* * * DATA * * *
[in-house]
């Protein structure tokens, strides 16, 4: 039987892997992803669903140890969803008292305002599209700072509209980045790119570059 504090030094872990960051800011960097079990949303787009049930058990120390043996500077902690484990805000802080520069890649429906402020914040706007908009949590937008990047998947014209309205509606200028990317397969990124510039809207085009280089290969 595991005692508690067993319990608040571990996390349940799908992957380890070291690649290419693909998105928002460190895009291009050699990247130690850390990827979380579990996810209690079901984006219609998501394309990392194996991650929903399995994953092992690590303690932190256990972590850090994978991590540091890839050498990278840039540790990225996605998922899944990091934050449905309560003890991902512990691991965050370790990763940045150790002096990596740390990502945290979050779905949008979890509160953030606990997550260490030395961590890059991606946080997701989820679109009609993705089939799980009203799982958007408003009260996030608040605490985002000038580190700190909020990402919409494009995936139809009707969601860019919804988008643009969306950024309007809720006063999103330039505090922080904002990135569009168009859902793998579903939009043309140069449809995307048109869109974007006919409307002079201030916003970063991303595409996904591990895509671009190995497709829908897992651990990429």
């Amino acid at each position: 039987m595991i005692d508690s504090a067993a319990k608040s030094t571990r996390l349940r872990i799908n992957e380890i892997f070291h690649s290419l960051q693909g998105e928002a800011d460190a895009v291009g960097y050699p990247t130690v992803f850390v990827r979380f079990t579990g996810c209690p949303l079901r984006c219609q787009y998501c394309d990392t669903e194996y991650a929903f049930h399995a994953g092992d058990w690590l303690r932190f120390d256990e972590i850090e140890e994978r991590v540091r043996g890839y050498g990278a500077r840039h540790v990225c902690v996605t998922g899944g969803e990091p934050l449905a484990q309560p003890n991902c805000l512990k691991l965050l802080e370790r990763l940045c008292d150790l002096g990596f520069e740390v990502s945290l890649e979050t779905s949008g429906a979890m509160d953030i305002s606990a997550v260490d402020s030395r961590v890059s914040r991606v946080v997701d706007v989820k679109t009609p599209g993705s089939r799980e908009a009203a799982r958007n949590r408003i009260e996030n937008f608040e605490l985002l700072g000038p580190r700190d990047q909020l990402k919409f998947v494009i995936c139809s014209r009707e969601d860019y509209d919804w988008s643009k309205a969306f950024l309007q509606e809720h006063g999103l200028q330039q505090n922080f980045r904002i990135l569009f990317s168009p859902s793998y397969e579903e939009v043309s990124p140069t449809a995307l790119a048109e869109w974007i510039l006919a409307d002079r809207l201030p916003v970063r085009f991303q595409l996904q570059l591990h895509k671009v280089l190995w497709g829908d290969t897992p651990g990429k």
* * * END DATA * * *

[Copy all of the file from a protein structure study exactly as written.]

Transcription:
[in-house]
């Protein structure tokens, strides 16, 4: 039987892997992803669903140890969803008292305002599209700072509209980045790119570059 504090030094872990960051800011960097079990949303787009049930058990120390043996500077902690484990805000802080520069890649429906402020914040706007908009949590937008990047998947014209309205509606200028990317397969990124510039809207085009280089290969 595991005692508690067993319990608040571990996390349940799908992957380890070291690649290419693909998105928002460190895009291009050699990247130690850390990827979380579990996810209690079901984006219609998501394309990392194996991650929903399995994953092992690590303690932190256990972590850090994978991590540091890839050498990278840039540790990225996605998922899944990091934050449905309560003890991902512990691991965050370790990763940045150790002096990596740390990502945290979050779905949008979890509160953030606990997550260490030395961590890059991606946080997701989820679109009609993705089939799980009203799982958007408003009260996030608040605490985002000038580190700190909020990402919409494009995936139809009707969601860019919804988008643009969306950024309007809720006063999103330039505090922080904002990135569009168009859902793998579903939009043309140069449809995307048109869109974007006919409307002079201030916003970063991303595409996904591990895509671009190995497709829908897992651990990429």
């Amino acid at each position: 039987m595991i005692d508690s504090a067993a319990k608040s030094t571990r996390l349940r872990i799908n992957e380890i892997f070291h690649s290419l960051q693909g998105e928002a800011d460190a895009v291009g960097y050699p990247t130690v992803f850390v990827r979380f079990t579990g996810c209690p949303l079901r984006c219609q787009y998501c394309d990392t669903e194996y991650a929903f049930h399995a994953g092992d058990w690590l303690r932190f120390d256990e972590i850090e140890e994978r991590v540091r043996g890839y050498g990278a500077r840039h540790v990225c902690v996605t998922g899944g969803e990091p934050l449905a484990q309560p003890n991902c805000l512990k691991l965050l802080e370790r990763l940045c008292d150790l002096g990596f520069e740390v990502s945290l890649e979050t779905s949008g429906a979890m509160d953030i305002s606990a997550v260490d402020s030395r961590v890059s914040r991606v946080v997701d706007v989820k679109t009609p599209g993705s089939r799980e908009a009203a799982r958007n949590r408003i009260e996030n937008f608040e605490l985002l700072g000038p580190r700190d990047q909020l990402k919409f998947v494009i995936c139809s014209r009707e969601d860019y509209d919804w988008s643009k309205a969306f950024l309007q509606e809720h006063g999103l200028q330039q505090n922080f980045r904002i990135l569009f990317s168009p859902s793998y397969e579903e939009v043309s990124p140069t449809a995307l790119a048109e869109w974007i510039l006919a409307d002079r809207l201030p916003v970063r085009f991303q595409l996904q570059l591990h895509k671009v280089l190995w497709g829908d290969t897992p651990g990429k």